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Cocksfoot grass (Dactylis glomerata)

Cocksfoot grass is a perennial grass species that is common throughout the UK's meadows.

Common name(s): cocksfoot grass, orchard grass or cat grass

Scientific name: Dactylis glomerata

Family: Poaceae

Appearance

This grass species grows in dense tussocks which can be from 20-140 centimetres tall. It’s key characteristic is a flattened stem base which separates this grass from others.

Leaves: grey green in colour, they are approximately 20-50cm long and 1.5cm wide.

Flowers: have a distinctive tufted triangular flowerhead made up from several clumps of spikelets which hold the flowers. The colour of the flowers can change dependant on the time of year, but they are mostly green but has red or purple ends. The flowers turn a pale brown when ready to seed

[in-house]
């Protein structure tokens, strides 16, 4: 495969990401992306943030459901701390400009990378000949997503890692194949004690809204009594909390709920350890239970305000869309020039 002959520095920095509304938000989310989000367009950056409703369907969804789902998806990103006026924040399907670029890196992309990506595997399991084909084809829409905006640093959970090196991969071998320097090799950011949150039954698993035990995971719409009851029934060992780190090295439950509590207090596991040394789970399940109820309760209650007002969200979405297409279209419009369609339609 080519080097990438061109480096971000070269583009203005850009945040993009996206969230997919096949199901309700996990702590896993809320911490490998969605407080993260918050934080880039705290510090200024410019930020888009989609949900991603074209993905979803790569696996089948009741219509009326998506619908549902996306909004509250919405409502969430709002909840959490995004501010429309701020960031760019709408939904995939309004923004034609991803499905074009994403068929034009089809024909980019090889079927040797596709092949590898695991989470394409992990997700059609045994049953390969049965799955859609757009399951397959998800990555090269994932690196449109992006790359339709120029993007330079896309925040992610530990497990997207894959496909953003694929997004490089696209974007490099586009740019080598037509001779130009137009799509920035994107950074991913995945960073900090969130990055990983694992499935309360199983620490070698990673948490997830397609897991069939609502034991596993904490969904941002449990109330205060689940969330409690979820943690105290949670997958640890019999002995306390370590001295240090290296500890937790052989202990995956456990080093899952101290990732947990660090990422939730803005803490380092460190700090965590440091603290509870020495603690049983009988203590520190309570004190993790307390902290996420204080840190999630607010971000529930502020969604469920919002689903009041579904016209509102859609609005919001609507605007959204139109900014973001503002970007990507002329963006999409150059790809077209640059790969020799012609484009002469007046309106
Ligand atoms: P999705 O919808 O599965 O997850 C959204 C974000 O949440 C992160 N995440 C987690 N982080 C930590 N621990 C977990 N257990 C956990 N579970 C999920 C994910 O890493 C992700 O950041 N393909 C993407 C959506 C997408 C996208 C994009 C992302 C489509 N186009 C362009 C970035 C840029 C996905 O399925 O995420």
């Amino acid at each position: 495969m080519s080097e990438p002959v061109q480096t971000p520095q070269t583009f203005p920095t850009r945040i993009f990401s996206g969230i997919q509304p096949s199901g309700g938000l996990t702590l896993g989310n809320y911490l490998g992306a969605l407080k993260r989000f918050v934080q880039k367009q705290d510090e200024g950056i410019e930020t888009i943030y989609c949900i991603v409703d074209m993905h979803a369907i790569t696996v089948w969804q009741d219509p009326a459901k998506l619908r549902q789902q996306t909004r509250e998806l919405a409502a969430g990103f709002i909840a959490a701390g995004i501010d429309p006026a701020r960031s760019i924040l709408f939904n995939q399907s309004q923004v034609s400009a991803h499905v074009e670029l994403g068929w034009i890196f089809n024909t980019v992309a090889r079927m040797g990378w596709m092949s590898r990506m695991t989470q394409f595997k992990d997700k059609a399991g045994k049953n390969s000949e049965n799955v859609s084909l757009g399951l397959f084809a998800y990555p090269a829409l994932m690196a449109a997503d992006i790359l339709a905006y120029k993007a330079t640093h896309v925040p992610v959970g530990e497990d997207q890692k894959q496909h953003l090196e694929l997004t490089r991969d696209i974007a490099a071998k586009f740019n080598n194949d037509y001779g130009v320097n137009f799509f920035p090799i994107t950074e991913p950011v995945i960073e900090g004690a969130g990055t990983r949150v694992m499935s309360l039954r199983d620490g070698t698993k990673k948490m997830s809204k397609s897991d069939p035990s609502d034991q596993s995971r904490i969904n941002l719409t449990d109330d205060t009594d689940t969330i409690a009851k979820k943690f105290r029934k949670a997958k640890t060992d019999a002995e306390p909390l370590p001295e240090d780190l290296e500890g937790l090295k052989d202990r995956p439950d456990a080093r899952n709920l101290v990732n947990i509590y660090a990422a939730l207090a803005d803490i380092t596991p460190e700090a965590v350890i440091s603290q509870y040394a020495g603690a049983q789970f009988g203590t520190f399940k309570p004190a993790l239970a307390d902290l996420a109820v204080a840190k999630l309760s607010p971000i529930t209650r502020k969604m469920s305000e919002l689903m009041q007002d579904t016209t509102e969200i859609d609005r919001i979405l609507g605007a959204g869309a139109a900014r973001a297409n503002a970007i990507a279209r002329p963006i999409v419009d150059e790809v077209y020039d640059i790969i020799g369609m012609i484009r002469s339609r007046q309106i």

Where and when to find cocksfoot grass

When: it can be found all year round but is best seen from June to September when flowering.

Where: it’s common in meadows and along roadsides. It’s very common throughout the UK.

Value to wildlife

Cocksfoot grass is a very important food source to several different butterfly species when in their caterpillar stage. It’s also a great habitat for lots of invertebrate species.

Uses and folklore

Cocksfoot grass is grown commercially in agriculture for hay. It is also a common grazing plant for livestock. It was very popular in the 18th century particularly in drought prone areas. However, ryegrass is now more popular in agricultural systems as it grows faster.

Threats

There are limited threats to cocksfoot grass as it remains to be important in agriculture. However meadow habitats are reducing which could cause an issue for cocksfoot grass in the future.

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